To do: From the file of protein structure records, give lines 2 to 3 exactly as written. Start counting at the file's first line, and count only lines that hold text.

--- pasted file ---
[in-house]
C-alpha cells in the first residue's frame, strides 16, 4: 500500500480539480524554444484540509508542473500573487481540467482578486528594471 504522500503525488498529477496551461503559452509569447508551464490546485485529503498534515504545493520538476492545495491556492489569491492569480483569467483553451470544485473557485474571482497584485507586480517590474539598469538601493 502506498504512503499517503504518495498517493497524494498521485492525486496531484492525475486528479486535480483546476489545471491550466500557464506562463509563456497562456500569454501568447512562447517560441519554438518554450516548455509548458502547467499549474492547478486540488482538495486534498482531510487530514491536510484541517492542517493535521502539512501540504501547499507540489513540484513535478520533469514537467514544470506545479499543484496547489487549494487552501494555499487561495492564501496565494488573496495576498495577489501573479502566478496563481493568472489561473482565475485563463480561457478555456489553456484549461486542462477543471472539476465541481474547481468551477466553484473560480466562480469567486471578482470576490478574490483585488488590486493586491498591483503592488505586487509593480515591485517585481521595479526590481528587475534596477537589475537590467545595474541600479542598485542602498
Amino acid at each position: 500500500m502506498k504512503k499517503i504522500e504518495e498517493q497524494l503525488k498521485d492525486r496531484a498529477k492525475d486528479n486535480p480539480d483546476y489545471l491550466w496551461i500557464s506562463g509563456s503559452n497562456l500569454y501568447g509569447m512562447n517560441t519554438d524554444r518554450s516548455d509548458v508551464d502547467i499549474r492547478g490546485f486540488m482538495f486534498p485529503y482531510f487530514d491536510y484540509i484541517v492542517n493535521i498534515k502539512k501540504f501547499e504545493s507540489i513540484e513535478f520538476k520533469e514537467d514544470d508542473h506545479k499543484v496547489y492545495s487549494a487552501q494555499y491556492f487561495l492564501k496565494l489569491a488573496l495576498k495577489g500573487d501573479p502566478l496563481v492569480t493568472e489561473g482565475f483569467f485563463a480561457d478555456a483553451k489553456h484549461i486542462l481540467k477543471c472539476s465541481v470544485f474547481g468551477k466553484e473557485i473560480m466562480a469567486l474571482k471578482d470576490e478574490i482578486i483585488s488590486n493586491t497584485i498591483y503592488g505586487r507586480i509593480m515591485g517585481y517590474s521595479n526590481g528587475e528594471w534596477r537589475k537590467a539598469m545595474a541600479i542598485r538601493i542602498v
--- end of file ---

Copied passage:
C-alpha cells in the first residue's frame, strides 16, 4: 500500500480539480524554444484540509508542473500573487481540467482578486528594471 504522500503525488498529477496551461503559452509569447508551464490546485485529503498534515504545493520538476492545495491556492489569491492569480483569467483553451470544485473557485474571482497584485507586480517590474539598469538601493 502506498504512503499517503504518495498517493497524494498521485492525486496531484492525475486528479486535480483546476489545471491550466500557464506562463509563456497562456500569454501568447512562447517560441519554438518554450516548455509548458502547467499549474492547478486540488482538495486534498482531510487530514491536510484541517492542517493535521502539512501540504501547499507540489513540484513535478520533469514537467514544470506545479499543484496547489487549494487552501494555499487561495492564501496565494488573496495576498495577489501573479502566478496563481493568472489561473482565475485563463480561457478555456489553456484549461486542462477543471472539476465541481474547481468551477466553484473560480466562480469567486471578482470576490478574490483585488488590486493586491498591483503592488505586487509593480515591485517585481521595479526590481528587475534596477537589475537590467545595474541600479542598485542602498
Amino acid at each position: 500500500m502506498k504512503k499517503i504522500e504518495e498517493q497524494l503525488k498521485d492525486r496531484a498529477k492525475d486528479n486535480p480539480d483546476y489545471l491550466w496551461i500557464s506562463g509563456s503559452n497562456l500569454y501568447g509569447m512562447n517560441t519554438d524554444r518554450s516548455d509548458v508551464d502547467i499549474r492547478g490546485f486540488m482538495f486534498p485529503y482531510f487530514d491536510y484540509i484541517v492542517n493535521i498534515k502539512k501540504f501547499e504545493s507540489i513540484e513535478f520538476k520533469e514537467d514544470d508542473h506545479k499543484v496547489y492545495s487549494a487552501q494555499y491556492f487561495l492564501k496565494l489569491a488573496l495576498k495577489g500573487d501573479p502566478l496563481v492569480t493568472e489561473g482565475f483569467f485563463a480561457d478555456a483553451k489553456h484549461i486542462l481540467k477543471c472539476s465541481v470544485f474547481g468551477k466553484e473557485i473560480m466562480a469567486l474571482k471578482d470576490e478574490i482578486i483585488s488590486n493586491t497584485i498591483y503592488g505586487r507586480i509593480m515591485g517585481y517590474s521595479n526590481g528587475e528594471w534596477r537589475k537590467a539598469m545595474a541600479i542598485r538601493i542602498v